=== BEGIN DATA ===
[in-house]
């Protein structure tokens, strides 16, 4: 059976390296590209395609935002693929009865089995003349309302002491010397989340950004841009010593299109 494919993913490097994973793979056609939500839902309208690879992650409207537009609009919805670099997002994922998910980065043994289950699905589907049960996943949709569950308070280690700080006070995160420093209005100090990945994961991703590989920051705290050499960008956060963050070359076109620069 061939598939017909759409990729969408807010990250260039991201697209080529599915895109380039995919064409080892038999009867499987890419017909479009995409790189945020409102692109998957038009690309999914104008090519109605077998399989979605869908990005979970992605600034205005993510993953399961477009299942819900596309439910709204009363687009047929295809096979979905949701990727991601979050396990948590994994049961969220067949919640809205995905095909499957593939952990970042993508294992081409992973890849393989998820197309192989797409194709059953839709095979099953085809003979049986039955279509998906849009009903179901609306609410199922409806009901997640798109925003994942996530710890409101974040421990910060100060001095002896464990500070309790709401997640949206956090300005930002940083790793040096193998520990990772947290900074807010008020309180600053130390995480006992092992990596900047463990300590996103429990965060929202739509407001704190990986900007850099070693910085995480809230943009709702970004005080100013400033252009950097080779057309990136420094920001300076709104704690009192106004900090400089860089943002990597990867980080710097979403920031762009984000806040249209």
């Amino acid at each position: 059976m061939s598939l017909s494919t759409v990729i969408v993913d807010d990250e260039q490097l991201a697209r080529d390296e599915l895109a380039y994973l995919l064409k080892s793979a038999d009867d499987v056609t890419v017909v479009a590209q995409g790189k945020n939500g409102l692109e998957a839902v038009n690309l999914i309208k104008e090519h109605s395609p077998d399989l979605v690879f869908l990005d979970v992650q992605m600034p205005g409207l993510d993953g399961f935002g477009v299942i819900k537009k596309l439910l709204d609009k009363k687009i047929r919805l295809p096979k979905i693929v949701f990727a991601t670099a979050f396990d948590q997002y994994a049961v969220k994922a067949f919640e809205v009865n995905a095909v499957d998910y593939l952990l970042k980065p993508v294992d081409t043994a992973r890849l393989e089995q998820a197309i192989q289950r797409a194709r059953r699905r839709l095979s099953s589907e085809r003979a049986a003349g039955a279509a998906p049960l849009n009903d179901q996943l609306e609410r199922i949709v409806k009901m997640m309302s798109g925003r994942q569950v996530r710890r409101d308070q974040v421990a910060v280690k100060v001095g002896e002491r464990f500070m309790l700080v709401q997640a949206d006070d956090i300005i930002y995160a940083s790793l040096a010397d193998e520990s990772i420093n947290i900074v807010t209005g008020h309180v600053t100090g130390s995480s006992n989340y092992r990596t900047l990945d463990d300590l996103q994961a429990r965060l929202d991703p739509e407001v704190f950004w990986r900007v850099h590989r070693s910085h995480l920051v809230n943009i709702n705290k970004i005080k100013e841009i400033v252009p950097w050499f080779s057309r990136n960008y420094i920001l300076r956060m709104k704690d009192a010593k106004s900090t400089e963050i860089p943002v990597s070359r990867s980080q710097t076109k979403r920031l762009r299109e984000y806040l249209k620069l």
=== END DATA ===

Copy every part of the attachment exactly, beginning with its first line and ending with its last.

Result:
[in-house]
């Protein structure tokens, strides 16, 4: 059976390296590209395609935002693929009865089995003349309302002491010397989340950004841009010593299109 494919993913490097994973793979056609939500839902309208690879992650409207537009609009919805670099997002994922998910980065043994289950699905589907049960996943949709569950308070280690700080006070995160420093209005100090990945994961991703590989920051705290050499960008956060963050070359076109620069 061939598939017909759409990729969408807010990250260039991201697209080529599915895109380039995919064409080892038999009867499987890419017909479009995409790189945020409102692109998957038009690309999914104008090519109605077998399989979605869908990005979970992605600034205005993510993953399961477009299942819900596309439910709204009363687009047929295809096979979905949701990727991601979050396990948590994994049961969220067949919640809205995905095909499957593939952990970042993508294992081409992973890849393989998820197309192989797409194709059953839709095979099953085809003979049986039955279509998906849009009903179901609306609410199922409806009901997640798109925003994942996530710890409101974040421990910060100060001095002896464990500070309790709401997640949206956090300005930002940083790793040096193998520990990772947290900074807010008020309180600053130390995480006992092992990596900047463990300590996103429990965060929202739509407001704190990986900007850099070693910085995480809230943009709702970004005080100013400033252009950097080779057309990136420094920001300076709104704690009192106004900090400089860089943002990597990867980080710097979403920031762009984000806040249209």
């Amino acid at each position: 059976m061939s598939l017909s494919t759409v990729i969408v993913d807010d990250e260039q490097l991201a697209r080529d390296e599915l895109a380039y994973l995919l064409k080892s793979a038999d009867d499987v056609t890419v017909v479009a590209q995409g790189k945020n939500g409102l692109e998957a839902v038009n690309l999914i309208k104008e090519h109605s395609p077998d399989l979605v690879f869908l990005d979970v992650q992605m600034p205005g409207l993510d993953g399961f935002g477009v299942i819900k537009k596309l439910l709204d609009k009363k687009i047929r919805l295809p096979k979905i693929v949701f990727a991601t670099a979050f396990d948590q997002y994994a049961v969220k994922a067949f919640e809205v009865n995905a095909v499957d998910y593939l952990l970042k980065p993508v294992d081409t043994a992973r890849l393989e089995q998820a197309i192989q289950r797409a194709r059953r699905r839709l095979s099953s589907e085809r003979a049986a003349g039955a279509a998906p049960l849009n009903d179901q996943l609306e609410r199922i949709v409806k009901m997640m309302s798109g925003r994942q569950v996530r710890r409101d308070q974040v421990a910060v280690k100060v001095g002896e002491r464990f500070m309790l700080v709401q997640a949206d006070d956090i300005i930002y995160a940083s790793l040096a010397d193998e520990s990772i420093n947290i900074v807010t209005g008020h309180v600053t100090g130390s995480s006992n989340y092992r990596t900047l990945d463990d300590l996103q994961a429990r965060l929202d991703p739509e407001v704190f950004w990986r900007v850099h590989r070693s910085h995480l920051v809230n943009i709702n705290k970004i005080k100013e841009i400033v252009p950097w050499f080779s057309r990136n960008y420094i920001l300076r956060m709104k704690d009192a010593k106004s900090t400089e963050i860089p943002v990597s070359r990867s980080q710097t076109k979403r920031l762009r299109e984000y806040l249209k620069l």